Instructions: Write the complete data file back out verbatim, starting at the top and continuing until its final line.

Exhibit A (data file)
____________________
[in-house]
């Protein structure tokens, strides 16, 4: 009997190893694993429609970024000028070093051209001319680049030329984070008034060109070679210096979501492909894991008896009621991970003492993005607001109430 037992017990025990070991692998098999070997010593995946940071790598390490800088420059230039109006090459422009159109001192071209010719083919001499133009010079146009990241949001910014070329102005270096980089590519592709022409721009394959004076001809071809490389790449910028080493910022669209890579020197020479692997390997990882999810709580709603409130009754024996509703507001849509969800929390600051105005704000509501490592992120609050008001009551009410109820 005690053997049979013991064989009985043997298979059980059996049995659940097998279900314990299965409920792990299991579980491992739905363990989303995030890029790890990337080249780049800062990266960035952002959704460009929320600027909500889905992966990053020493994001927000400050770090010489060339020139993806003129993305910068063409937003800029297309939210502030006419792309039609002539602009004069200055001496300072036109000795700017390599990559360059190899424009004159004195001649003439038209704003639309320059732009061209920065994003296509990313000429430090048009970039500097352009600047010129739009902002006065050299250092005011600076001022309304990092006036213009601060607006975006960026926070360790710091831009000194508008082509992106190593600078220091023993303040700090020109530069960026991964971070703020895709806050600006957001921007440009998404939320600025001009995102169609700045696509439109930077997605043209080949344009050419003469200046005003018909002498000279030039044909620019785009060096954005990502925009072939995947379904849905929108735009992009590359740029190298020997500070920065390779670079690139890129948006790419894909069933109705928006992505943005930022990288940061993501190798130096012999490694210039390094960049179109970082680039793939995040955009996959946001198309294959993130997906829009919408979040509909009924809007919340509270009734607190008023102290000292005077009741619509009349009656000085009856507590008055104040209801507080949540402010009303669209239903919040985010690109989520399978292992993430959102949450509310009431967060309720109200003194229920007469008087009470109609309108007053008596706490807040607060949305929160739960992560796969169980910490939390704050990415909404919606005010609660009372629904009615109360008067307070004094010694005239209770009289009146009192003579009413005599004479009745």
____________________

[in-house]
């Protein structure tokens, strides 16, 4: 009997190893694993429609970024000028070093051209001319680049030329984070008034060109070679210096979501492909894991008896009621991970003492993005607001109430 037992017990025990070991692998098999070997010593995946940071790598390490800088420059230039109006090459422009159109001192071209010719083919001499133009010079146009990241949001910014070329102005270096980089590519592709022409721009394959004076001809071809490389790449910028080493910022669209890579020197020479692997390997990882999810709580709603409130009754024996509703507001849509969800929390600051105005704000509501490592992120609050008001009551009410109820 005690053997049979013991064989009985043997298979059980059996049995659940097998279900314990299965409920792990299991579980491992739905363990989303995030890029790890990337080249780049800062990266960035952002959704460009929320600027909500889905992966990053020493994001927000400050770090010489060339020139993806003129993305910068063409937003800029297309939210502030006419792309039609002539602009004069200055001496300072036109000795700017390599990559360059190899424009004159004195001649003439038209704003639309320059732009061209920065994003296509990313000429430090048009970039500097352009600047010129739009902002006065050299250092005011600076001022309304990092006036213009601060607006975006960026926070360790710091831009000194508008082509992106190593600078220091023993303040700090020109530069960026991964971070703020895709806050600006957001921007440009998404939320600025001009995102169609700045696509439109930077997605043209080949344009050419003469200046005003018909002498000279030039044909620019785009060096954005990502925009072939995947379904849905929108735009992009590359740029190298020997500070920065390779670079690139890129948006790419894909069933109705928006992505943005930022990288940061993501190798130096012999490694210039390094960049179109970082680039793939995040955009996959946001198309294959993130997906829009919408979040509909009924809007919340509270009734607190008023102290000292005077009741619509009349009656000085009856507590008055104040209801507080949540402010009303669209239903919040985010690109989520399978292992993430959102949450509310009431967060309720109200003194229920007469008087009470109609309108007053008596706490807040607060949305929160739960992560796969169980910490939390704050990415909404919606005010609660009372629904009615109360008067307070004094010694005239209770009289009146009192003579009413005599004479009745």